91. Aytu BioScience discounting PROSTASCINT (Cpromab Pendetide) Kit [letter]. April 2018. http://www.radiopharmaceuticals.info/uploads/7/6/8/7/76874929/ prostascint_discontinue_letter_april_2018_final.pdf. Accessed September 11, 2019.
92. Afshar-Oromieh A, Babich JW, Kratochwil C, et al. The rise of PSMA ligands for diagnosis and therapy of prostate cancer. J Nucl Med. 2016;57:79S–89S.
93. Eiber M, Maurer T, Souvatzoglou M, et al. Evaluation of hybrid 68Ga-PSMA ligand PET/CT in 248 patients with biochemical recurrence after radical prostatectomy. J Nucl Med. 2015;56:668–674.
94. Hope TA, Goodman JZ, Allen IE, Calais J, Fendler WP, Carroll PR. Metaanalysis of 68Ga-PSMA-11 PET accuracy for the detection of prostate cancer validated by histopathology. J Nucl Med. 2019;60:786–793.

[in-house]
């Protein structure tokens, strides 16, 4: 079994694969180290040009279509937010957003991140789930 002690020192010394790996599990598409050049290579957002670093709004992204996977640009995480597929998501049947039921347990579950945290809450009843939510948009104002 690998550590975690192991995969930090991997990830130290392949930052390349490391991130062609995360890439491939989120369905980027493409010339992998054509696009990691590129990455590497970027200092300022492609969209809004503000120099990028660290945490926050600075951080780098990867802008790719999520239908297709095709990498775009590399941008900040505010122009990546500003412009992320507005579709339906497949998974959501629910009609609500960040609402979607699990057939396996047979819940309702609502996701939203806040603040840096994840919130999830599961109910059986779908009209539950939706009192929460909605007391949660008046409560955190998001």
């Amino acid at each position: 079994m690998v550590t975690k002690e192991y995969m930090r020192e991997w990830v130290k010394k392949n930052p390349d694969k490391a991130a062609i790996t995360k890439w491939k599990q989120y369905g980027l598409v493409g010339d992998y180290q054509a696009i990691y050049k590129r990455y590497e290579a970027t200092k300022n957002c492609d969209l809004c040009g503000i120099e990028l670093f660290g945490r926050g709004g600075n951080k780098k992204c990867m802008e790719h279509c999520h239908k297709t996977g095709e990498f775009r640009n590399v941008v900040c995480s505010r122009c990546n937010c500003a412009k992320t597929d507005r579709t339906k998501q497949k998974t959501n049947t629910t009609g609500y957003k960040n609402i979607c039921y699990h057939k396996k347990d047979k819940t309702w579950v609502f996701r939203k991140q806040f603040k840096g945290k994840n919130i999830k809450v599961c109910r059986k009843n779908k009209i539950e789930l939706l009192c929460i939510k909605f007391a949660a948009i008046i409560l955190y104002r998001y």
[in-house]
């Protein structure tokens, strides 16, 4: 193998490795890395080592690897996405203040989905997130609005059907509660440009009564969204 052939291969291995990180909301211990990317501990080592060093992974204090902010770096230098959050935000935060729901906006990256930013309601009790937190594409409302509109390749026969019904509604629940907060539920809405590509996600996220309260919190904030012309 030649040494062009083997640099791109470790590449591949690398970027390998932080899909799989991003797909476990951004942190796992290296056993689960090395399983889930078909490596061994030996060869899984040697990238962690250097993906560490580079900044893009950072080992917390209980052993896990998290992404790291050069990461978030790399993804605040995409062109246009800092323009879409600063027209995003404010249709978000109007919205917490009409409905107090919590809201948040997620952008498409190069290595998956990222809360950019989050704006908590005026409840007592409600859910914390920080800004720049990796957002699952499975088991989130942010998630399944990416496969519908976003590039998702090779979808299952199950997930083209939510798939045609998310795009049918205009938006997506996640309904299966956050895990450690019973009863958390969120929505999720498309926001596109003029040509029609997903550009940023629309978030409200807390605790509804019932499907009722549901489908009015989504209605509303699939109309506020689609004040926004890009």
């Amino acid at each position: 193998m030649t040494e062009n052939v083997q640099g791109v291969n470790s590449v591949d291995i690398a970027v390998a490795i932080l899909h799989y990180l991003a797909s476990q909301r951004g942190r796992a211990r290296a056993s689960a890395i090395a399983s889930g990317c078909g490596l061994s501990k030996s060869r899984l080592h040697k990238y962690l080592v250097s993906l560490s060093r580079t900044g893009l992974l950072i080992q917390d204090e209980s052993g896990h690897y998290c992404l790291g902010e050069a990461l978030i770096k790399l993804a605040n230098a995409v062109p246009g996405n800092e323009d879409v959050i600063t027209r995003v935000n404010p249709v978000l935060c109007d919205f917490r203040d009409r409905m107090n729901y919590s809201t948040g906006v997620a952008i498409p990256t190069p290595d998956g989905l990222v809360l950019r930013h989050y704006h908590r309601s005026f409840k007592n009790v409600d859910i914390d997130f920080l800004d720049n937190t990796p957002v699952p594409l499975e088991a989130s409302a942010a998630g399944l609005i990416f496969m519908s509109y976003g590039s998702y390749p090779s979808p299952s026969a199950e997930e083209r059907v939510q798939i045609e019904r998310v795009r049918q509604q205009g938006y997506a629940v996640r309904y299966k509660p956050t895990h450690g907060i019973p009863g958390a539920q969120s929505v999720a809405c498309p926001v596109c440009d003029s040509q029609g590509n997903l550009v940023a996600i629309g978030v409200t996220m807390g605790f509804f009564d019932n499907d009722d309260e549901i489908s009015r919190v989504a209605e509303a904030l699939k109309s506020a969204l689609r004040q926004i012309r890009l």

95. Perera M, Papa N, Christidis D, et al. Sensitivity, specificity, and predictors of positive 68Ga-prostate-specific membrane antigen positron emission tomography in advanced prostate cancer: a systematic review and meta-analysis. Eur Urol. 2016;70:926–937.
96. Morigi JJ, Stricker PD, van Leeuwen PJ, et al. Prospective comparison of 18Ffluoromethylcholine versus 68Ga-PSMA PET/CT in prostate cancer patients who have rising PSA after curative treatment and are being considered for targeted therapy. J Nucl Med. 2015;56:1185–1190.
97. Afshar-Oromieh A, Zechmann CM, Malcher A, et al. Comparison of PET imaging with a 68Ga-labelled PSMA ligand and 18F-choline-based PET/CT for the diagnosis of recurrent prostate cancer. Eur J Nucl Med Mol Imaging. 2014;41:11–20.
98. Calais J, Ceci F, Eiber M, et al. 18F-fluciclovine PET-CT and 68Ga-PSMA-11 PET/CT in patients with early biochemical recurrence after prostatectomy: a prospective, single-centre, single-arm, comparative imaging trial. Lancet Oncol. 2019;9:1286–1294.
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The History of Imaging for Prostate Cancer